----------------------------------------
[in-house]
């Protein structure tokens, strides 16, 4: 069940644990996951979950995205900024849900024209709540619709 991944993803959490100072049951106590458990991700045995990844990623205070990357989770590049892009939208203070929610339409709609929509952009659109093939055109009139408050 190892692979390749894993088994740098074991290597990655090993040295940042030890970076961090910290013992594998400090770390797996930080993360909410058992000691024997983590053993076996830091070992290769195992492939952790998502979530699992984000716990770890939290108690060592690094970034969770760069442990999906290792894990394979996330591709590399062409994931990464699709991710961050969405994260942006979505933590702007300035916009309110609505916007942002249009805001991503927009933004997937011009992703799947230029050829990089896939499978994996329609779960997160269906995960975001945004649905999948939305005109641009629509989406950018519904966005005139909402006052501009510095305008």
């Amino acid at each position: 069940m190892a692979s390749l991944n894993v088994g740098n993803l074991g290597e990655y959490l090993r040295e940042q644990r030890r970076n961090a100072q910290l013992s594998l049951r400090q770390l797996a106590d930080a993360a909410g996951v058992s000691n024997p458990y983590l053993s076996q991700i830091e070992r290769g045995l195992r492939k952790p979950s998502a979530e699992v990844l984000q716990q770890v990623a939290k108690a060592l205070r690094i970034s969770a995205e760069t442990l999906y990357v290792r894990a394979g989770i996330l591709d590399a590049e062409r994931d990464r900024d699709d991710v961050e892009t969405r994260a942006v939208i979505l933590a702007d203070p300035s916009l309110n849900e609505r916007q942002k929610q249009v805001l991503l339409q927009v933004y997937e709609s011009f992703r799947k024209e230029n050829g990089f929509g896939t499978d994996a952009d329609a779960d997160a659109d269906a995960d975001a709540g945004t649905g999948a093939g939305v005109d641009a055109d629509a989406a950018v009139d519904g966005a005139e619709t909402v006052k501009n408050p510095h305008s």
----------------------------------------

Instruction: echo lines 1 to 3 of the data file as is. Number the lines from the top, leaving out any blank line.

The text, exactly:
[in-house]
């Protein structure tokens, strides 16, 4: 069940644990996951979950995205900024849900024209709540619709 991944993803959490100072049951106590458990991700045995990844990623205070990357989770590049892009939208203070929610339409709609929509952009659109093939055109009139408050 190892692979390749894993088994740098074991290597990655090993040295940042030890970076961090910290013992594998400090770390797996930080993360909410058992000691024997983590053993076996830091070992290769195992492939952790998502979530699992984000716990770890939290108690060592690094970034969770760069442990999906290792894990394979996330591709590399062409994931990464699709991710961050969405994260942006979505933590702007300035916009309110609505916007942002249009805001991503927009933004997937011009992703799947230029050829990089896939499978994996329609779960997160269906995960975001945004649905999948939305005109641009629509989406950018519904966005005139909402006052501009510095305008």
């Amino acid at each position: 069940m190892a692979s390749l991944n894993v088994g740098n993803l074991g290597e990655y959490l090993r040295e940042q644990r030890r970076n961090a100072q910290l013992s594998l049951r400090q770390l797996a106590d930080a993360a909410g996951v058992s000691n024997p458990y983590l053993s076996q991700i830091e070992r290769g045995l195992r492939k952790p979950s998502a979530e699992v990844l984000q716990q770890v990623a939290k108690a060592l205070r690094i970034s969770a995205e760069t442990l999906y990357v290792r894990a394979g989770i996330l591709d590399a590049e062409r994931d990464r900024d699709d991710v961050e892009t969405r994260a942006v939208i979505l933590a702007d203070p300035s916009l309110n849900e609505r916007q942002k929610q249009v805001l991503l339409q927009v933004y997937e709609s011009f992703r799947k024209e230029n050829g990089f929509g896939t499978d994996a952009d329609a779960d997160a659109d269906a995960d975001a709540g945004t649905g999948a093939g939305v005109d641009a055109d629509a989406a950018v009139d519904g966005a005139e619709t909402v006052k501009n408050p510095h305008s």